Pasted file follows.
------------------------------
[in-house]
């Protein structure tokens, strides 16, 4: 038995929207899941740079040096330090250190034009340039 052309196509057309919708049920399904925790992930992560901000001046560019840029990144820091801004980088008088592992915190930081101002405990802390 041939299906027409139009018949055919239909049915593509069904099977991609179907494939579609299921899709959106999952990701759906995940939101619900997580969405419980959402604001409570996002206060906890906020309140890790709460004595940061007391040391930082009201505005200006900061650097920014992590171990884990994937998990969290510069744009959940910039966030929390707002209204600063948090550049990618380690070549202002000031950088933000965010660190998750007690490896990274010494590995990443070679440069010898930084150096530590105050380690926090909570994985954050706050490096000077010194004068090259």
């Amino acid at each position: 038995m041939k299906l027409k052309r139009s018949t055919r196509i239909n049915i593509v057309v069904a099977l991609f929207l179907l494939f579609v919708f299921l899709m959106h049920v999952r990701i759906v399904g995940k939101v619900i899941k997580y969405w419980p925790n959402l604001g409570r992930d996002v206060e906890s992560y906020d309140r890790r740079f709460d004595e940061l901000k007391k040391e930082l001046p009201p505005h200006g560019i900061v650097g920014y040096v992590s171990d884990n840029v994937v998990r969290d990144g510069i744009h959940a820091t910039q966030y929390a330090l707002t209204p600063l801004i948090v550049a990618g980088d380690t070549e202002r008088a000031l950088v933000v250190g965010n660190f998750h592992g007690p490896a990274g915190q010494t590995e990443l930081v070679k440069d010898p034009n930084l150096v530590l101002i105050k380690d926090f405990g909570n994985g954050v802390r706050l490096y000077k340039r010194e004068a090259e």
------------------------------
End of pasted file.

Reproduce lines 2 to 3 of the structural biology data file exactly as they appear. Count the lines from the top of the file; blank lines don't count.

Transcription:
């Protein structure tokens, strides 16, 4: 038995929207899941740079040096330090250190034009340039 052309196509057309919708049920399904925790992930992560901000001046560019840029990144820091801004980088008088592992915190930081101002405990802390 041939299906027409139009018949055919239909049915593509069904099977991609179907494939579609299921899709959106999952990701759906995940939101619900997580969405419980959402604001409570996002206060906890906020309140890790709460004595940061007391040391930082009201505005200006900061650097920014992590171990884990994937998990969290510069744009959940910039966030929390707002209204600063948090550049990618380690070549202002000031950088933000965010660190998750007690490896990274010494590995990443070679440069010898930084150096530590105050380690926090909570994985954050706050490096000077010194004068090259």
């Amino acid at each position: 038995m041939k299906l027409k052309r139009s018949t055919r196509i239909n049915i593509v057309v069904a099977l991609f929207l179907l494939f579609v919708f299921l899709m959106h049920v999952r990701i759906v399904g995940k939101v619900i899941k997580y969405w419980p925790n959402l604001g409570r992930d996002v206060e906890s992560y906020d309140r890790r740079f709460d004595e940061l901000k007391k040391e930082l001046p009201p505005h200006g560019i900061v650097g920014y040096v992590s171990d884990n840029v994937v998990r969290d990144g510069i744009h959940a820091t910039q966030y929390a330090l707002t209204p600063l801004i948090v550049a990618g980088d380690t070549e202002r008088a000031l950088v933000v250190g965010n660190f998750h592992g007690p490896a990274g915190q010494t590995e990443l930081v070679k440069d010898p034009n930084l150096v530590l101002i105050k380690d926090f405990g909570n994985g954050v802390r706050l490096y000077k340039r010194e004068a090259e």